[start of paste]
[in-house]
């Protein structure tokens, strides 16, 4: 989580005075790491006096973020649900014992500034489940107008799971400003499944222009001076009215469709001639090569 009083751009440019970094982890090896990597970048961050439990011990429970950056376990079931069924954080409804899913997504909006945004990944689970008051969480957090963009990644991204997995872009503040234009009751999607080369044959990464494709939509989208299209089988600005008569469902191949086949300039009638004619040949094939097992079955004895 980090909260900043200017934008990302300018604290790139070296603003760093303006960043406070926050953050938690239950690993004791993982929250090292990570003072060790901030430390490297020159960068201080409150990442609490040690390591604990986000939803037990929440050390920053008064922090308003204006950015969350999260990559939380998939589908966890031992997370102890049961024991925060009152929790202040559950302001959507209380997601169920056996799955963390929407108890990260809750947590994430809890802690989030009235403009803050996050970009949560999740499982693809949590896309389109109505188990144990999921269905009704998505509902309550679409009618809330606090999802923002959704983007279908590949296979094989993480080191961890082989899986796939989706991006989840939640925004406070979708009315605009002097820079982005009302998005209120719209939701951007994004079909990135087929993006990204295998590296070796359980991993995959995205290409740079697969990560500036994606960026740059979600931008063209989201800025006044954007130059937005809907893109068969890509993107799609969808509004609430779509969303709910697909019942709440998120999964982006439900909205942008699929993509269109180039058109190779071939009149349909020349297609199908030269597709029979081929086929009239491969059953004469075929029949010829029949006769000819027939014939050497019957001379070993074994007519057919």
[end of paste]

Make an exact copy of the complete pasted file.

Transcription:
[in-house]
């Protein structure tokens, strides 16, 4: 989580005075790491006096973020649900014992500034489940107008799971400003499944222009001076009215469709001639090569 009083751009440019970094982890090896990597970048961050439990011990429970950056376990079931069924954080409804899913997504909006945004990944689970008051969480957090963009990644991204997995872009503040234009009751999607080369044959990464494709939509989208299209089988600005008569469902191949086949300039009638004619040949094939097992079955004895 980090909260900043200017934008990302300018604290790139070296603003760093303006960043406070926050953050938690239950690993004791993982929250090292990570003072060790901030430390490297020159960068201080409150990442609490040690390591604990986000939803037990929440050390920053008064922090308003204006950015969350999260990559939380998939589908966890031992997370102890049961024991925060009152929790202040559950302001959507209380997601169920056996799955963390929407108890990260809750947590994430809890802690989030009235403009803050996050970009949560999740499982693809949590896309389109109505188990144990999921269905009704998505509902309550679409009618809330606090999802923002959704983007279908590949296979094989993480080191961890082989899986796939989706991006989840939640925004406070979708009315605009002097820079982005009302998005209120719209939701951007994004079909990135087929993006990204295998590296070796359980991993995959995205290409740079697969990560500036994606960026740059979600931008063209989201800025006044954007130059937005809907893109068969890509993107799609969808509004609430779509969303709910697909019942709440998120999964982006439900909205942008699929993509269109180039058109190779071939009149349909020349297609199908030269597709029979081929086929009239491969059953004469075929029949010829029949006769000819027939014939050497019957001379070993074994007519057919």